Henry Cavendish

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Henry Cavendish
Cavendish Henry signature.jpg
Henry Cavendish
Born (1731-10-10)10 October 1731
Nice, Kingdom of Sardinia
Died 24 February 1810(1810-02-24) (aged 78)
London, England
Nationality British
Fields Chemistry, physics
Alma mater University of Cambridge
Known for Discovery of hydrogen
Measured the Earth's density

Henry Cavendish FRS (10 October 1731 – 24 February 1810) was a British natural philosopher, scientist, and an important experimental and theoretical chemist and physicist. Cavendish is noted for his discovery of hydrogen or what he called "inflammable air".[1] He described the density of inflammable air, which formed water on combustion, in a 1766 paper "On Factitious Airs". Antoine Lavoisier later reproduced Cavendish's experiment and gave the element its name.

A notoriously shy man, Cavendish was nonetheless distinguished for great accuracy and precision in his researches into the composition of atmospheric air, the properties of different gases, the synthesis of water, the law governing electrical attraction and repulsion, a mechanical theory of heat, and calculations of the density (and hence the mass) of the Earth. His experiment to measure the density of the Earth has come to be known as the Cavendish experiment.

Biography[edit]

Early life[edit]

Henry Cavendish was born on 10 October 1731 in Nice, where his family was living at the time. His mother was Lady Anne Grey, fourth daughter of Henry Grey, 1st Duke of Kent, and his father was Lord Charles Cavendish, third son of William Cavendish, 2nd Duke of Devonshire. The family traces its lineage across eight centuries to Norman times and was closely connected to many aristocratic families of Great Britain. His mother died in 1733, three months after the birth of her second son, Frederick, and shortly before Henry’s second birthday, leaving Lord Charles Cavendish to bring up his two sons. At age 11, Henry attended Hackney Academy, a private school near London. At age 18 (on 24 November 1748) he entered the University of Cambridge in St Peter's College, now known as Peterhouse, but left three years later on 23 February 1751 without taking a degree (a common practice).[2][3] He then lived with his father in London, where he soon had his own laboratory.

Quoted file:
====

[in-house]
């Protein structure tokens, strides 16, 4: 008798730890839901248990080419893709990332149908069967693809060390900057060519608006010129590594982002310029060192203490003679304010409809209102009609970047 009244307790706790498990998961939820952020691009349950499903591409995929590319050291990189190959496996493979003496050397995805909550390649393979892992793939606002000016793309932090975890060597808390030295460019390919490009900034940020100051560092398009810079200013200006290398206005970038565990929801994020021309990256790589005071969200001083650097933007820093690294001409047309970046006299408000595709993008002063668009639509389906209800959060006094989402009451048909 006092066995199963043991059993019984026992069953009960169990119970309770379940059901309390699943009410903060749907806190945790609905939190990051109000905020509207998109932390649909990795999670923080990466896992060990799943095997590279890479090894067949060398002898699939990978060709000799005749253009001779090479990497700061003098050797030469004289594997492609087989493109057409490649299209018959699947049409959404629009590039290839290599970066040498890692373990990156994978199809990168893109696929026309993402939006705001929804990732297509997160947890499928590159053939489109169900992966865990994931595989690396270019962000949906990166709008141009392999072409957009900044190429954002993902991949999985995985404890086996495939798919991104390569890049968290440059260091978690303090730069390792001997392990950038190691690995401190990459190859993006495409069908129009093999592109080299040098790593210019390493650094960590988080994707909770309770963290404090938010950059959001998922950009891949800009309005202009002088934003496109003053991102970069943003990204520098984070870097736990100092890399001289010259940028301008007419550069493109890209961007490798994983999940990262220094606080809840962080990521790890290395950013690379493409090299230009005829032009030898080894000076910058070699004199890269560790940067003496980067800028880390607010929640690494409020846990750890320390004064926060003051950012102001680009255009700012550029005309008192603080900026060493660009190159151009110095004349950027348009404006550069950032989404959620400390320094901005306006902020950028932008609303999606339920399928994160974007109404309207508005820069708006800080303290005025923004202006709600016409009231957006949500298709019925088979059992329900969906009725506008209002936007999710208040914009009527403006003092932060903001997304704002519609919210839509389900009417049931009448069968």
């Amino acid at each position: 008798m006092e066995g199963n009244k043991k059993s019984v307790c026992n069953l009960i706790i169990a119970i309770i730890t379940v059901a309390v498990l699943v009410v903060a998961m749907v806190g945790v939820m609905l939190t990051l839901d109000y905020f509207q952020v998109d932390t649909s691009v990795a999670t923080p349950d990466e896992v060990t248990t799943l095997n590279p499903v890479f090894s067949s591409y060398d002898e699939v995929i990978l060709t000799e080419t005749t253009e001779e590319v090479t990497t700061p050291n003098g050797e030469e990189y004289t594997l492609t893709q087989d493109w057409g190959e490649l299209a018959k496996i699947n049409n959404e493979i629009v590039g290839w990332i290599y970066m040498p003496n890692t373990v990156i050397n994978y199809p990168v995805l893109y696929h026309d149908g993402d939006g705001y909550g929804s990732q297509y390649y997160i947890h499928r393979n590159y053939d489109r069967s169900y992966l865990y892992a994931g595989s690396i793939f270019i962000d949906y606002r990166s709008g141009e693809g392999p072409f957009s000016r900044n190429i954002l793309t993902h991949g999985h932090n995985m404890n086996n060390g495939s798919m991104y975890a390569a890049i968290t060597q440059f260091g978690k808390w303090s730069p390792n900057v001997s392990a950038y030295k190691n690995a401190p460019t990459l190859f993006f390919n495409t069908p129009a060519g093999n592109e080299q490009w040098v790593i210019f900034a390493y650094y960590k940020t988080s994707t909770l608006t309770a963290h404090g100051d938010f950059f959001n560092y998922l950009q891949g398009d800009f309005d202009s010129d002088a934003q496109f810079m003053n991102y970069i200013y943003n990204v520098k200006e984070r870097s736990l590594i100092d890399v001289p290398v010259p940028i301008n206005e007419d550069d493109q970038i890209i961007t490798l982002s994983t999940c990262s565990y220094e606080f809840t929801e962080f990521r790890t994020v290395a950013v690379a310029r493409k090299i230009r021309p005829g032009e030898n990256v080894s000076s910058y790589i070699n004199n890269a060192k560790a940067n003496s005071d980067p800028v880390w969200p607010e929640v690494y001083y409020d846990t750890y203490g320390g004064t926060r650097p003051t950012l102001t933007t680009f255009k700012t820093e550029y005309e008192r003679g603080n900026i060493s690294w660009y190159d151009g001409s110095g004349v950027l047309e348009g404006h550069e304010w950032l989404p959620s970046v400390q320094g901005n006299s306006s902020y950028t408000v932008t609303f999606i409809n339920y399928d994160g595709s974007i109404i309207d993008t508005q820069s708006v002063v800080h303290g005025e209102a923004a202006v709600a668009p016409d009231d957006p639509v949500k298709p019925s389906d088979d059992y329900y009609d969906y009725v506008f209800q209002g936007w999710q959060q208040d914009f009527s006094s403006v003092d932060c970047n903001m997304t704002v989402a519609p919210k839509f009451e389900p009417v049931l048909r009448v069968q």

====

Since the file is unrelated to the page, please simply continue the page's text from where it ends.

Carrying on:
Lord Charles Cavendish lived a life of service, first in politics and then increasingly in science, especially in the Royal Society of London. In 1758 he took Henry to meetings of the Royal Society and also to dinners of the Royal Society Club. In 1760 Henry Cavendish was elected to both these groups, and he was assiduous in his attendance thereafter. He took virtually no part in politics, but, like his father, he lived a life of service to science, both through his researches and through his participation in scientific organizations. He was active in the Council of the Royal Society of London (to which he was elected in 1765). His interest and expertise in the use of scientific instruments led him to head a committee to review the Royal Society’s meteorological instruments and to help assess the instruments of the Royal Greenwich Observatory. His first paper, "Factitious Airs", appeared in 1766. Other committees on which he served included the committee of papers, which chose the papers for publication in the Philosophical Transactions, and the committees for the transit of Venus (1769), for the gravitational attraction of mountains (1774), and for the scientific instructions for Constantine Phipps’s expedition (1773) in search of the North Pole and the Northwest Passage. In 1773 Henry joined his father as an elected trustee of the British Museum, to which he devoted a good deal of time and effort. Soon after the Royal Institution of Great Britain was established, Cavendish became a manager (1800) and took an active interest, especially in the laboratory, where he observed and helped in Humphry Davy’s chemical experiments.